This edition of “What’s Up Nintendo?” is all about CRIME and PUNISHMENT. That said, here is the soundtrack to the article:
If you engage in copyright infringement, this is not your week. The news has been filled with sad stories of fans getting slapped down, shut down, and fined because they became a little too excited about sharing homemade thrill for Nintendo and its affiliates. So kids, let’s be sure that we all have “brand safe” experiences in the confines of our devices, and never throw a Pokemon party in our lives. Or else...
Story #1: Pay Up, Sucker
Ramar Larkin Jones owns a little cafe in Seattle, and he loves Pokemon. I know what you’re thinking, “book him, boys!” Over the past couple of years, he threw a “Unofficial Pokémon PAX Kickoff Party” at the cafe that had giveaways, tournaments, DJs, and happiness.
The problem wasn’t the party per-se, but the posters that featured Pikachu and Snivy: huge no-no. The Pokemon Company claimed infringement for the posters, and gave Ramar a bill for $5,400, which he believes he can bring down to $4,000. The problem is that he doesn’t have the money. Who has that kind of money!
Pokemon lost one of its best super fans. Over a poster. According to Ramar, “It's a part of my childhood, and you know that if you're in the culture you can't really get away from it. But as far as them as a business, I'm done, yeah. For them, this money doesn't matter at all."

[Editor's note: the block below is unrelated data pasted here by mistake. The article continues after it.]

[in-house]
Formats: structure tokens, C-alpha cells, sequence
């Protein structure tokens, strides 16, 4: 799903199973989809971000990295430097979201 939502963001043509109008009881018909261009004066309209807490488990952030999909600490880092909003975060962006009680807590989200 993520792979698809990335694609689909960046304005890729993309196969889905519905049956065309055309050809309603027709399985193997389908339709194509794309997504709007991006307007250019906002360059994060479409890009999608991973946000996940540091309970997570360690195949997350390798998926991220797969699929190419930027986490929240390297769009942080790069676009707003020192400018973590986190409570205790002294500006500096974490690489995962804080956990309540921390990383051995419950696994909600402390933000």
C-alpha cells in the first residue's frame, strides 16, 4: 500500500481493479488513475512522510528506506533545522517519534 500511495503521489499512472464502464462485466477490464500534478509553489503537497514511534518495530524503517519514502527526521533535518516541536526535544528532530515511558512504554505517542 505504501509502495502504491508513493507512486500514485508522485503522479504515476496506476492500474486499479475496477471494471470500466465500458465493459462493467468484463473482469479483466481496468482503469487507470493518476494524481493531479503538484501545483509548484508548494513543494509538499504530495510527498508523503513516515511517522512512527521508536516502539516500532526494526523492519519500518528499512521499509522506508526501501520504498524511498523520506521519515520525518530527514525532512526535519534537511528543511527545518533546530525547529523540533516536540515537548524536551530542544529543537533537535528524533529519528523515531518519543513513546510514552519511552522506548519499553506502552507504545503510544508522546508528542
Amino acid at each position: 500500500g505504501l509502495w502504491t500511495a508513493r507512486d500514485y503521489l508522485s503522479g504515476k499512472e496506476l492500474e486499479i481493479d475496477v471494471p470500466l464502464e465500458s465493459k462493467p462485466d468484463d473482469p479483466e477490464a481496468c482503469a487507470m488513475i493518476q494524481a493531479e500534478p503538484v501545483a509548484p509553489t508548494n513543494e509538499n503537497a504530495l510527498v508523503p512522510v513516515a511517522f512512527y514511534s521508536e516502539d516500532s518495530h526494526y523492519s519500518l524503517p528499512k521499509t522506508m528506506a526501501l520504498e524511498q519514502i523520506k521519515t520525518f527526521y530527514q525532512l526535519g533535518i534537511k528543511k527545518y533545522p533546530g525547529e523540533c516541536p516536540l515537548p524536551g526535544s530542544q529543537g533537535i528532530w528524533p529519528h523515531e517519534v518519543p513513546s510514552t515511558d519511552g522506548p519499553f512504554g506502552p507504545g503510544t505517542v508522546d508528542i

Story #2: Goodbye, Speedruns on YouTube
Everyone has seen at least a couple of speedrun videos set in classic Nintendo games, where people try to beat a level in the fastest time humanly possible. They’re all over YouTube, and we love them. Nintendo has recently been taking these videos down, claiming that since it’s their intellectual property, they can delete and remove whatever their hearts desire.
According to Jeff Hong, creator of Punktendo: “These videos basically condone the use of emulators and ROMS so that is most likely where Nintendo is taking issue with these videos. I'm sure if these speedruns were being done on the original consoles using the game cartridges, these YouTube channels would be a nonissue.
The timing of the crackdown is definitely curious as Nintendo has just released Super Mario Maker which capitalizes on the custom Mario level hacks created illegally and have been proven popular in the Internet gaming world. It would seem they are trying to clear the slate on YouTube and only have authorized Super Mario levels created through Super Mario Maker." Source article: The Creators Project
Yuck. All of those wonderful hacks! All of that hard work! It seems like could still promo Super Mario Maker without having to go through the social faux pas of deleting fan work. The two can coexist, Nintendo.
Brands have a right to protect their work, but I’m not sure that either of these stories are the right place to get nitpicky. Some poor guy who owns a cafe? Youtube fans playing through levels really fast? But who am I to question the long arm of Justice?